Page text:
Sometimes writers forget to go through their clip files and see the work they've accomplished. We just keep churning out the articles, but there is nothing like pulling out that clip bin and going "Hmmm, not bad, not bad at all." Nothing like a little pride to keep you loving what you do!
Tuesday, June 3, 2008
I had one until one late evening I found myself working my tail off for a couple of bucks. By the time I had finished the project and made sure it met my personal standards, I had lost an entire evening of work. I realized I was working too hard for too little. Then, in case I'd forgotten my late night pledge of "never again," the client decided they wanted to make additional changes -- four different revisions to be exact.
Knowing your worth is doing enough research to know the fair price range for services in several markets, sticking to your range and also knowing your base rate so when you do give a deep discount you don't undermine your own economic goals.
It's courageous and professional to say "I'm sorry, that's below my minimum." Constantly undercutting yourself can have several negative results:
- You're putting yourself into or under the poor house.
- Clients may second guess your skill and ability - why are you so cheap if you're so good?
- You may end up resenting the gig, the client and your profession because you're knocking back 60 hours a week and barely making ends meet.
- You undermine other writing professionals.
I've had potential clients say "Well for that much I can get 10 articles from other writers!" And I reply ever so sweetly, "Probably, but quality costs." One time I pointed to a lady's Prada bag while saying it and I got the contract.
So friends, even if you can't believe people are willing to pay you well for all the wonderful work you do, think of your fellow writer who knows they should get a higher wage and don't undermine their goals. Be a professional and know your worth!
Do you have a set of standard rates? Ever undercut yourself? Spill the gory details!
Tuesday, May 27, 2008
Most busy freelancers swear by an editorial calendar. The method of tracking ideas and deadlines may vary: Excel spreadsheets, large desktop calendars, specialized software, but the outcome is the same - better control over your time and a boost in productivity.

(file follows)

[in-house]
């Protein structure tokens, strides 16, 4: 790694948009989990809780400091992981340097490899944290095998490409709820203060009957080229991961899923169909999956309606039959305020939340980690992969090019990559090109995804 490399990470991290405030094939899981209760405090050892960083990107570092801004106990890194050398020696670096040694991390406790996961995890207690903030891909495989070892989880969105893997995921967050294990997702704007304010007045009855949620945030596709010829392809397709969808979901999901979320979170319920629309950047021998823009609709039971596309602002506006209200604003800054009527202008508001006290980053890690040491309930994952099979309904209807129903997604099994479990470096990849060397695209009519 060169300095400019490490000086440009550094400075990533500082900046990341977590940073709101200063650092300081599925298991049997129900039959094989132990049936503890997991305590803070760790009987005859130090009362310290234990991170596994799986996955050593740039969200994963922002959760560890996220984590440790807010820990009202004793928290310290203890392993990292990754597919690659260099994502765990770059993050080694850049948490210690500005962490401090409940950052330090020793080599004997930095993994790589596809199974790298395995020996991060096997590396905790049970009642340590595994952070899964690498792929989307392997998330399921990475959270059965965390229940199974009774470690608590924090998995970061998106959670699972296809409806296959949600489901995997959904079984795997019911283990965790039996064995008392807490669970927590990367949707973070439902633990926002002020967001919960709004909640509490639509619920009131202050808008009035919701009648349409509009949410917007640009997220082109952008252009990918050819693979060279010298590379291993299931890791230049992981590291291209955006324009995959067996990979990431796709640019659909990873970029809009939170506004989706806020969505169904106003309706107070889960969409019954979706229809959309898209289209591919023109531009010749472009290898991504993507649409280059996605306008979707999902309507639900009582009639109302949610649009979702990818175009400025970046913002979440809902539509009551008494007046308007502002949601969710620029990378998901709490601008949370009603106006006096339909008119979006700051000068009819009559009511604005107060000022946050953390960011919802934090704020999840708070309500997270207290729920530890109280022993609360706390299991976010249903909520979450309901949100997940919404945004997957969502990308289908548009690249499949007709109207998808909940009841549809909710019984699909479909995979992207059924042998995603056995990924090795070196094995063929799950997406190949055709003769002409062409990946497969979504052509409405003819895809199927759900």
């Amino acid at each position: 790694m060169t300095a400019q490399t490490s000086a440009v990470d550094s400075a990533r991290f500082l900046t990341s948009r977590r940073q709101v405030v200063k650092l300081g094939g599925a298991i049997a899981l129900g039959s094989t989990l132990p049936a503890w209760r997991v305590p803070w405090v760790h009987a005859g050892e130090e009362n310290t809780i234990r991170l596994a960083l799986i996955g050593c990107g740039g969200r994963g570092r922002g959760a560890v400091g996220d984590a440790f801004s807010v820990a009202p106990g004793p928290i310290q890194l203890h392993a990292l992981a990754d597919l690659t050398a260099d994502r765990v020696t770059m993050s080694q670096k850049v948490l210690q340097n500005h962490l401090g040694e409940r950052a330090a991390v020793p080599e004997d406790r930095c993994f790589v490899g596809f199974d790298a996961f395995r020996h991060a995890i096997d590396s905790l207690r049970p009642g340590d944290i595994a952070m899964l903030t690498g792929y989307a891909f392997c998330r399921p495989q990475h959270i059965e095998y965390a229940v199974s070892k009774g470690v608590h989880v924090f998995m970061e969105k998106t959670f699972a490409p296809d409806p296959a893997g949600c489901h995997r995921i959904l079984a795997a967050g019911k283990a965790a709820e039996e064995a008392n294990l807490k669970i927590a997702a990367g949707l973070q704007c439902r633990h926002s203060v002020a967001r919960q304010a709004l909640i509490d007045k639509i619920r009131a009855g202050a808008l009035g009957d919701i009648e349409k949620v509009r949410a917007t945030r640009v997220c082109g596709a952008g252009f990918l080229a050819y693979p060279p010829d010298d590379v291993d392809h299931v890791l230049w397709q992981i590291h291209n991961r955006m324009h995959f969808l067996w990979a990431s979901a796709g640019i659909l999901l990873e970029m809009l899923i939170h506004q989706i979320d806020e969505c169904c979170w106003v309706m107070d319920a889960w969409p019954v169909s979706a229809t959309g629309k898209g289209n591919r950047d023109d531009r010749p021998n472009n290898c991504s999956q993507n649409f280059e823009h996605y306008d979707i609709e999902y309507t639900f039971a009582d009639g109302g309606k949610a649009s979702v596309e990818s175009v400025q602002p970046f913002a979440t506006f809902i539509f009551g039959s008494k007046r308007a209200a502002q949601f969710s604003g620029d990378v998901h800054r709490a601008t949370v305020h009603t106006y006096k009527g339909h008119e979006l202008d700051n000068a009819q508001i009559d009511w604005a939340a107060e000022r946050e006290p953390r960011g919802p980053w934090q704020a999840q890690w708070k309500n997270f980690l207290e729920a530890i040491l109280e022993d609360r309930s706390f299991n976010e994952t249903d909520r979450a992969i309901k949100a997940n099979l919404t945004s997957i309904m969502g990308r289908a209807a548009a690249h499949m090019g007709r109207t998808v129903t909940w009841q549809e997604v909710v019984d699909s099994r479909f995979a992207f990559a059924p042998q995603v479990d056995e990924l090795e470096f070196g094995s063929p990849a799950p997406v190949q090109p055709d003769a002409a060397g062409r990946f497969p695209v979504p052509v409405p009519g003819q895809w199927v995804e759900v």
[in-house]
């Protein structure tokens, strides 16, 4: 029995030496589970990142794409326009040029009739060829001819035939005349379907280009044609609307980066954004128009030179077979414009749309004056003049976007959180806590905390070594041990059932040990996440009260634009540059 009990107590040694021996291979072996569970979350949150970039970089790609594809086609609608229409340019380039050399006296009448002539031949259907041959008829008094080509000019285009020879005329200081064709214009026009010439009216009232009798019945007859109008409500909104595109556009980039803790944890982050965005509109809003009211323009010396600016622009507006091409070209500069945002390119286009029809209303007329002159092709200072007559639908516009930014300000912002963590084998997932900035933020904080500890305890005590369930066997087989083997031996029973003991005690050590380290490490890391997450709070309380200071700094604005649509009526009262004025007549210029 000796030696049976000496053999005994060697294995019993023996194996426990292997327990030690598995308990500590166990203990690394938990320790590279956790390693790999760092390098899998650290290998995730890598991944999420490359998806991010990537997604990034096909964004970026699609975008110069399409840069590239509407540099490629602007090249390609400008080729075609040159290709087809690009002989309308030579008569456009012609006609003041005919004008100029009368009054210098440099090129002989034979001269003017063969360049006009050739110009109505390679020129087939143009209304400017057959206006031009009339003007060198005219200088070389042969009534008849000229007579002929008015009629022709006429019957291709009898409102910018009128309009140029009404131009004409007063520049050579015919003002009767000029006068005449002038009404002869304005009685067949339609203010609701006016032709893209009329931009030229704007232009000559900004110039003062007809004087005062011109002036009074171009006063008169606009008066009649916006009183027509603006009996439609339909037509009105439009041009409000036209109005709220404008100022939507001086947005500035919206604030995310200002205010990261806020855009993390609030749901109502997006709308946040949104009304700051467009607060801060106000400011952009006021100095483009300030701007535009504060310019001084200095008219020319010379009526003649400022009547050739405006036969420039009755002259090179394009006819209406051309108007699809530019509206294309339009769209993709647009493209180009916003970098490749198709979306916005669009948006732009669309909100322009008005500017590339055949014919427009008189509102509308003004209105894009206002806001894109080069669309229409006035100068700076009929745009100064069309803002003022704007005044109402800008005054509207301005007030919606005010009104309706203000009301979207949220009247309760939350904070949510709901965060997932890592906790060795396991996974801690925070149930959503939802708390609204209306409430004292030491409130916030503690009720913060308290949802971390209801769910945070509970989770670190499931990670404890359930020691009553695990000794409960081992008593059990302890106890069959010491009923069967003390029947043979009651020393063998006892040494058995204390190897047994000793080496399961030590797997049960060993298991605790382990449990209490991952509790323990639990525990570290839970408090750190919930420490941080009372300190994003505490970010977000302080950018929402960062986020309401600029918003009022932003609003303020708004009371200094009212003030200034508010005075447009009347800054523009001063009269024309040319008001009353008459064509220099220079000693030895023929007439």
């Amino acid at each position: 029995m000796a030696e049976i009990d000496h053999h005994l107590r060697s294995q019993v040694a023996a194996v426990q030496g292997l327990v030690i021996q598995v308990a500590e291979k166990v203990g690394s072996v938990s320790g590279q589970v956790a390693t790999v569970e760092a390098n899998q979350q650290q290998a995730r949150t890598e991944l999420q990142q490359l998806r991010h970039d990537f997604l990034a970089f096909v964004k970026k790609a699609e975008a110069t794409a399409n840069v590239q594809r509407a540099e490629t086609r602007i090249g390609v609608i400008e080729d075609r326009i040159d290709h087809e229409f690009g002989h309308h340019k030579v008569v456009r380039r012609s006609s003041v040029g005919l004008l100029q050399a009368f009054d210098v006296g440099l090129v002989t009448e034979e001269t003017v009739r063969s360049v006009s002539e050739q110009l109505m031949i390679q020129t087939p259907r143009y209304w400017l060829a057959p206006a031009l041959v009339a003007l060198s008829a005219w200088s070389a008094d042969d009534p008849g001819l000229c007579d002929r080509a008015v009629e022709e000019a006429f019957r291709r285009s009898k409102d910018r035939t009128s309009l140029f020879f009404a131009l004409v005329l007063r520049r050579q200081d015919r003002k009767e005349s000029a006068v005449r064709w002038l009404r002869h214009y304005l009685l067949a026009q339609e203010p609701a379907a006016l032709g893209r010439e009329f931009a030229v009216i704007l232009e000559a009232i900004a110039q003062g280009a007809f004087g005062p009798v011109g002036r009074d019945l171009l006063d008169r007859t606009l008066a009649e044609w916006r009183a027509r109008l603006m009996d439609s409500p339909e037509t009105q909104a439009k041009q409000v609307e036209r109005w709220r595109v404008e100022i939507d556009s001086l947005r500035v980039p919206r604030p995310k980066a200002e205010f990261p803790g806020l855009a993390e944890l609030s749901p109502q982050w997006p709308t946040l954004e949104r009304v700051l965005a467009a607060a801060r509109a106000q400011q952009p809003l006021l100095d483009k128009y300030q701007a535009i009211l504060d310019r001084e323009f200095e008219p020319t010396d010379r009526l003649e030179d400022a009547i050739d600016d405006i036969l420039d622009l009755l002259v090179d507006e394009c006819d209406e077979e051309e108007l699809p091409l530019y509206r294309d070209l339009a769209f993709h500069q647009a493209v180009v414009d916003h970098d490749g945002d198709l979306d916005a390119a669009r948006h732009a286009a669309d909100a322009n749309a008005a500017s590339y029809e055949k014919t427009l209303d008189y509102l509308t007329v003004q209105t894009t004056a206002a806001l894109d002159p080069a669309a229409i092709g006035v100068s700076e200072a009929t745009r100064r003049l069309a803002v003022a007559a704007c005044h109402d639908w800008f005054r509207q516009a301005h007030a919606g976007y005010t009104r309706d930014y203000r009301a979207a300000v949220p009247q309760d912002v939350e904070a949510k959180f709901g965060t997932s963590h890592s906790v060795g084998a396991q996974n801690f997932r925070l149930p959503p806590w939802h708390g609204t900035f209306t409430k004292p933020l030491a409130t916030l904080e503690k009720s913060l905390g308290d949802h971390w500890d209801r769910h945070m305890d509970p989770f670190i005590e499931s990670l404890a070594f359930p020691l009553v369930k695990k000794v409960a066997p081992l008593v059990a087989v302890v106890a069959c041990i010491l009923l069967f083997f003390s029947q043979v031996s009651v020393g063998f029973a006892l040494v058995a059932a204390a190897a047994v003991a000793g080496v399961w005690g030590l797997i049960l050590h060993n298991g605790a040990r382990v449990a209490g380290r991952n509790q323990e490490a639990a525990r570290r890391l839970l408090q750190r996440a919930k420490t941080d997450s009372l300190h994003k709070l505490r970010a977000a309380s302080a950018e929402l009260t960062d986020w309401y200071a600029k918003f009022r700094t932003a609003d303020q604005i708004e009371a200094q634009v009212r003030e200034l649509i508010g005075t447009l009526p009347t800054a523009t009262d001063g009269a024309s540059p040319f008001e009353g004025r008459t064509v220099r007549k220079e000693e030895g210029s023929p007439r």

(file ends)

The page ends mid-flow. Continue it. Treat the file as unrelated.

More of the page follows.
I admit, I was slow to warm to the editorial calendar idea. Sure I posted deadlines, but mapping out what I would be writing or blogging day after day seemed a bit restrictive to me. That is until I started getting so much work in I couldn't keep myself straight. After a couple of eyeball-busting nights spent hunched over the keyboard and I shouted "Uncle!" and tried to organize my thoughts and work for a week in advance.
It worked out well. Each morning I woke up, I knew what I needed to work on and didn't have to look to my plants for inspiration. As ideas and work came in I was able to plug them into the calendar. It has been working swell for me.
I use a pretty old fashioned method - the giant wall calendar. It allows me to see at a glance what all I have going on. I need that visual. It hangs right above my desk as a gentle reminder to "keep working and stop twittering" and allows me to sync up my family's activity calendar with my work calendar. I now know if I need to start working early one morning (like today) because my evening is going to be lost to an outing - like the Sex and the City movie preview I get to go to tonight!
There are some ways the calendar can fail you however - not looking at it. Right now my office is off-the-hook with supplies, loose papers, etc., so I've been at my kitchen table. With no calendar to keep me on task I've taken to copying my calendar into my smaller planner. Yes it's redundant, but whatever works!
Not updating your calendar won't help very much either. Even the simplest productivity enhancer take a little discipline.
Do you use an editorial calendar? What method do you use and how has it helped?
Monday, May 19, 2008
Like any exercise, writing daily helps you become a faster, stronger, more flexible and fit writer. That's what we all want right? The writing equivalent of a six-pack? There's no magic pill that replaces exercise nor one that will make you a better writer.
Daily writing must not be a sloppy endeavor. Weightlifting with bad form will not maximize your time or tax those muscles. Same for writing. A sloppy blog or journal filled with bad transitions and poor subject/verb agreement could actually hurt you by allowing you to develop bad habits.
Think of your self-editing, as one more rep. Oooh, feel the burn.